I have posted today over at Tote Bags N Blogs on being well read and the 1% Book Challenge (which I am new to but apparently is old news). The idea is to take the list of over 1000 books and read ten each year to become more well read.
I have some thoughts - both positive and negative on the whole principle, so venture on over and have a look at which books off the list I've read and what I have to say about reading in general.
One of the books on the list of "must reads" is North and South by Elizabeth Gaskell. And I just happened to finish that book last night as my 15th read of the year.
This is one of the books that I saw the mini series before reading (usually I try to do it the other way around, but it doesn't always work that way). And I LOVED the mini series so I wasn't sure how I'd like the book. To be honest...the first half dragged a little. Maybe because I knew what was coming. I KNEW - rather I HOPED - that those heart stopping little sexual tension moments were coming between Margaret and Thornton. And let me say - for an adaptation I think the mini did a fabulous job of hitting the high points of the book. Things that happened; little bits of dialogue were pretty much straight from text in many instances.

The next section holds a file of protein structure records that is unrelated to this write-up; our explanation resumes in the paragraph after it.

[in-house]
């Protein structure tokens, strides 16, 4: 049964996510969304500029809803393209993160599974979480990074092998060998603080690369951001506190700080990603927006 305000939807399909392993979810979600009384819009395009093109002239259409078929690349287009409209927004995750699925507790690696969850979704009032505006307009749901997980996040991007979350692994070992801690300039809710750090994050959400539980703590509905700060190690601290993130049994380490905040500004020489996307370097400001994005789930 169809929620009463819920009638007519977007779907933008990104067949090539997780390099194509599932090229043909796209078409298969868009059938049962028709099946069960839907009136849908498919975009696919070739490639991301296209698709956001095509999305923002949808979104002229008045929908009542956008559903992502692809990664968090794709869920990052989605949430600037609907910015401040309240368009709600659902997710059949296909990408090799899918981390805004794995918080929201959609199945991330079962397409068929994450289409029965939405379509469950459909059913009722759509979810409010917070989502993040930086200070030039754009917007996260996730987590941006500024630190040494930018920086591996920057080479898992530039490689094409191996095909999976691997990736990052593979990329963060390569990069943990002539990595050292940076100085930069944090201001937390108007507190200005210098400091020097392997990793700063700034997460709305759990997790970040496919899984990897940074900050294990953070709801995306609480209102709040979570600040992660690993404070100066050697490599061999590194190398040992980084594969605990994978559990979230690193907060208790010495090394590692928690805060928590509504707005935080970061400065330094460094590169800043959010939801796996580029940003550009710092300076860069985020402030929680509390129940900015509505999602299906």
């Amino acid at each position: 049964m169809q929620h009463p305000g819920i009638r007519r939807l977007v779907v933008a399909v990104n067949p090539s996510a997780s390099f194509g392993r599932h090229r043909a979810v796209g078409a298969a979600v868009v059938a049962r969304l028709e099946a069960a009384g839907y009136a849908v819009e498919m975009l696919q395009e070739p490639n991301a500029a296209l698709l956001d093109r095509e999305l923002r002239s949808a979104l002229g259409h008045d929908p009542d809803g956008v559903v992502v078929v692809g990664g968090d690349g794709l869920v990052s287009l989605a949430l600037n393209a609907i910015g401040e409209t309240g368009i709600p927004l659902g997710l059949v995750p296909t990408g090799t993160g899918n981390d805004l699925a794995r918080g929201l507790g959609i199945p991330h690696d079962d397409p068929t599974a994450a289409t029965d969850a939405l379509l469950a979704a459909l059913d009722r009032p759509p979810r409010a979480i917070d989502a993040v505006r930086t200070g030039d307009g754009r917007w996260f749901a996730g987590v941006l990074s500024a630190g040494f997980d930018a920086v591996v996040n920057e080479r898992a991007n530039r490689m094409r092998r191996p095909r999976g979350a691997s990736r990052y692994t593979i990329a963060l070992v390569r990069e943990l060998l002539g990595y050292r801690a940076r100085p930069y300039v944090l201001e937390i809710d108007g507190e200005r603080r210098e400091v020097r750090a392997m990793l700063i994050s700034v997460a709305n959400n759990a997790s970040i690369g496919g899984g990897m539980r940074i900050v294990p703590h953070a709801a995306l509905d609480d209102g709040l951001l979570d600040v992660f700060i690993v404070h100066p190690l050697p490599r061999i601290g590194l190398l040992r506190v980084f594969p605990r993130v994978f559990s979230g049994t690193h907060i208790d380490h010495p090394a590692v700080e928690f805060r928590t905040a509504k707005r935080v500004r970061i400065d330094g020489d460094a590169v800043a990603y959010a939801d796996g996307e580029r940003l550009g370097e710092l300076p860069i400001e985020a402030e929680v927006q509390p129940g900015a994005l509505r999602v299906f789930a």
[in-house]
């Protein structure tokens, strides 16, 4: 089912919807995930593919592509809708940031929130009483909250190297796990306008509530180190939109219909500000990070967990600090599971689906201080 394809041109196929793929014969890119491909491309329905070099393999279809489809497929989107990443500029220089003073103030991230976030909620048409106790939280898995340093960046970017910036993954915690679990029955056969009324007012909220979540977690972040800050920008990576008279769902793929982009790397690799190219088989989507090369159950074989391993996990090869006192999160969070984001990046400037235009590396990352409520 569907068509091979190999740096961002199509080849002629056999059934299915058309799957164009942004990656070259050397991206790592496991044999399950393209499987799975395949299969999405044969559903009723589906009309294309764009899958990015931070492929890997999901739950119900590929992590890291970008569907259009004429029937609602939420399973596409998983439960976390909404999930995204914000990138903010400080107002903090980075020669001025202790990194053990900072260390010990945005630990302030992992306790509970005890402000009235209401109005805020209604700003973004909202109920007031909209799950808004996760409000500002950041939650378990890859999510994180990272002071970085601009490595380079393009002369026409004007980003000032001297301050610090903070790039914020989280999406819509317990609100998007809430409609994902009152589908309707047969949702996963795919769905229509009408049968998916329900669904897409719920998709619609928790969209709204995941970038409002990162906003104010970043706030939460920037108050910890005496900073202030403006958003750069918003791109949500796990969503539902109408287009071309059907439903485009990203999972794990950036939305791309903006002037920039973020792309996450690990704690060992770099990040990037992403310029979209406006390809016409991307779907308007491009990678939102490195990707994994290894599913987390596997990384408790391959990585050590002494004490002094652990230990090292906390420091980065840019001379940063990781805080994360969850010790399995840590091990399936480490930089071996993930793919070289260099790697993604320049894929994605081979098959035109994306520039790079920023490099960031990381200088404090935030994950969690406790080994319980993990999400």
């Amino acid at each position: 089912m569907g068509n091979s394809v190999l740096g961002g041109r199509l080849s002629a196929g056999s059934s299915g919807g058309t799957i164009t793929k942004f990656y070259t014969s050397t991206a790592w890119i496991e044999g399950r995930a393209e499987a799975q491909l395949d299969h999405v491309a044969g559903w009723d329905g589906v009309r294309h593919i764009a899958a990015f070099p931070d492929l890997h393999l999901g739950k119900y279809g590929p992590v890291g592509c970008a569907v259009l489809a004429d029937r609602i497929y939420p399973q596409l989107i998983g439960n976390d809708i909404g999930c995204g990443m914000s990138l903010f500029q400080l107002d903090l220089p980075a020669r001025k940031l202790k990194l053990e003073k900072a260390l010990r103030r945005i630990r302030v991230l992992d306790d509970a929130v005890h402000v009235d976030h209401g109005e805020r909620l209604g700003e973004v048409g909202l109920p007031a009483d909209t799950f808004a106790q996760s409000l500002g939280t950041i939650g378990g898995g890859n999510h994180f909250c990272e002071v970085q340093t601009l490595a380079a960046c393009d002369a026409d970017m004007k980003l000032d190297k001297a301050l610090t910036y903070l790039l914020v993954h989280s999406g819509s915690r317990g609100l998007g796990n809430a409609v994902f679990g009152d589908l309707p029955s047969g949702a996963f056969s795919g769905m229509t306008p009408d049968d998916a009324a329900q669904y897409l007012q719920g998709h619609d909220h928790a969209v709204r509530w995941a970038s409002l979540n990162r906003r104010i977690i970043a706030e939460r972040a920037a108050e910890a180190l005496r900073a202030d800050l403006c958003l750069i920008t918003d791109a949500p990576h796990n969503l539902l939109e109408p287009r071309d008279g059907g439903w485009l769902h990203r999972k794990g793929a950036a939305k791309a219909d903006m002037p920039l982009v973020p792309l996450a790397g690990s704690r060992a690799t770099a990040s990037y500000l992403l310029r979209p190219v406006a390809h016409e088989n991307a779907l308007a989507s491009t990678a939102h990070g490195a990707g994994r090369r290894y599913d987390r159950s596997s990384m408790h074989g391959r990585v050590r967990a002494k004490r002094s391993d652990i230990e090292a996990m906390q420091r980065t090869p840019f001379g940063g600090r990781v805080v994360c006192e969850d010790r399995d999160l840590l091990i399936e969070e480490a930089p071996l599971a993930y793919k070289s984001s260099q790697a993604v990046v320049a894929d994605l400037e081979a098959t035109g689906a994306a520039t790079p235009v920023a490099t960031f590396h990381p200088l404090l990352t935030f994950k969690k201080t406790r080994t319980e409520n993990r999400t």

And when we got close to the strike - well, that last half of the book flew by and I read the last 250 pages of very fine print in 2 evenings.
The ending was slightly different than the mini series ending, but I'll admit I love the ending of the mini. For one, I thought it tied up the relationship of Margaret and Mrs. Thornton very well, and for another the kiss scene is perfection in itself even if it didn't happen in quite that way in the book. Have a look for yourself if you dare:
Finally, the casting for the mini was fabulous. As I was reading bits of dialogue - especially Margaret and Thornton and Mrs. Thornton - I could see the characters and hear their voices. Richard Armitage IS John Thornton, and Sinead Cusack IS Mrs. Thornton.
Lovely lovely book - right up with favourites such as Persuasion and Daniel Deronda (both of which had great adaptations done as well).